One of the great fictions promulgated outside of the Congo is there are these immutable lines between industrial and artisanal production, and when you get on the ground you realize that it’s an utter fiction, that there’s no line, there’s no wall. It just flows almost seamlessly into the formal supply chain.
e360: A lot of these workers are children. How and why do they get involved?
Kara: We’re talking about hundreds of thousands of people involved in this artisanal economy, including tens of thousands of children as young as five and six years old. The youngest ones will do surface digging, just scraping at the surface to gather what they can, and young boys and, more so, girls will do rinsing and sieving. When there’s a sack of dirt and stone that’s been gathered, you have to separate the dirt and the valueless stones from the cobalt-bearing stones, so they sieve what they’ve gathered in putrid toxic pools of sludgy water or in nearby little ponds and lakes. Then as children get older, especially teenage boys, they’ll be involved in tunnel digging, which requires more strength. There are tens of thousands of children who are working usually alongside their parents, but many are orphans as well.
e360: And cobalt itself is toxic to touch and breathe?
Kara: Very toxic. So all these people are being exposed to toxic cobalt dust and particulates and ore every day. Birth defects are on the rise, cancers, thyroid disease, neurological ailments, respiratory ailments, skin rashes and dermatitis. But no one at the top of the chain is talking about good health practices and protective gear. You can live in that part of the Congo and have nothing to do with cobalt mining, but you’re still being poisoned every day.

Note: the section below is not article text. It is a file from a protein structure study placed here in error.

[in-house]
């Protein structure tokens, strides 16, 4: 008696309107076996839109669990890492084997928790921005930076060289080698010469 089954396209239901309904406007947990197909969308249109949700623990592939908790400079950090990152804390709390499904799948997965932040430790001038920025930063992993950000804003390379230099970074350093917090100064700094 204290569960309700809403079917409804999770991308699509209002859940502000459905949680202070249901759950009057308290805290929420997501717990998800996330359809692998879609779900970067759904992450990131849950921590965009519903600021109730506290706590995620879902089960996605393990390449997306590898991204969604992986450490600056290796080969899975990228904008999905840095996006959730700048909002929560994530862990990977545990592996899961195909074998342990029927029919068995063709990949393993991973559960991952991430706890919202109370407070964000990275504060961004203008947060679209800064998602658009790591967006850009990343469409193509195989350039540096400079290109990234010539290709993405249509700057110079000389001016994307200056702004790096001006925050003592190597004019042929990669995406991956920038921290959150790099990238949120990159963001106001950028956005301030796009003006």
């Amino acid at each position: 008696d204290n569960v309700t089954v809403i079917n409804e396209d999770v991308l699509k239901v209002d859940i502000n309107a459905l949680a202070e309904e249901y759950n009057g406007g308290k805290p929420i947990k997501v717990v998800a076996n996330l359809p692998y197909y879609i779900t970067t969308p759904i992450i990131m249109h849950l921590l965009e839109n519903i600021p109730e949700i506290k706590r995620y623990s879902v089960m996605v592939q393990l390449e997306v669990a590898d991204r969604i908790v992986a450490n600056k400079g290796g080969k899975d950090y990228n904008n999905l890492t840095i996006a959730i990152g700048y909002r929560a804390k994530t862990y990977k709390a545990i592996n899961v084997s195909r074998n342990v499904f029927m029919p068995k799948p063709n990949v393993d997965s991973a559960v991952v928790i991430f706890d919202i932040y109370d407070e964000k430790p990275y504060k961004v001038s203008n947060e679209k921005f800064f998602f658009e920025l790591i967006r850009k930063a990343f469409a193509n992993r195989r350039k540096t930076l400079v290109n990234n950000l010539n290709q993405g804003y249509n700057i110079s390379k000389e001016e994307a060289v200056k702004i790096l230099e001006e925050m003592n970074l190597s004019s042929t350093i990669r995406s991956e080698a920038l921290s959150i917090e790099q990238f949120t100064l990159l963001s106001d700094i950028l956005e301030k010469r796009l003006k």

And the ore sometimes has traces of radioactive uranium in it, which has very bleak consequences to the human body. When the industrial mines process the ore, they use sulfuric acid. They’re supposed to contain the effluence, the gas clouds, as they would in their own home countries, these foreign mining companies, but no one cares about the people of the Congo or the environment of the Congo. It all just wafts over the mining provinces. Every body of water, the air, the dirt, it’s all contaminated.
e360: What sorts of accidents did you witness?
Kara: At one industrial mine, children, barefoot or in flip flops, had to make their way up this 30-, 40-meter wall roughly at a 45-degree angle. It was just stone and gravel shifting beneath their feet. They would fill sacks that were 20, 30, 40 kilograms, depending on how big and strong they were, and then come back down carrying them. Some would lose their footing and tumble all the way to the ground. They end up with shattered legs and spines.
“I’ve interviewed women who lost their husbands, who lost their sons … fathers who worked alongside their sons and lost children.”
The worst is the tunnels that collapse. No one knows how many tunnels have been dug by artisanal miners. I think there are at least 15,000 to 20,000 of them across the mining provinces. They’re typically 30, 40, 50 meters deep, because there’s higher grade ore a little deeper down. They hand-dig these tunnels, and they don’t have supports or ventilation shafts or rock bolts, and the tunnels collapse all the time, and everyone who’s underneath is buried alive. I’ve interviewed women who lost their husbands, who lost their sons to these tunnel collapses; fathers who worked alongside their sons and lost children.
e360: You write about one girl, I think she was 15, with an infant in whom you recognized late-stage HIV. How prevalent is HIV in the region?
Kara: No one’s tracking. It’s not an area where there is much by way of public health clinics. I wouldn’t even want to hazard a guess at what the prevalence is, but in this case, the girl I called Elodie, who was orphaned, had to prostitute herself as a child — that term doesn’t even apply to a child — to survive. Sexual violence against women and girls is very prevalent in the mines.
e360: China now owns most of the industrial cobalt mines in the Congo. How did that happen?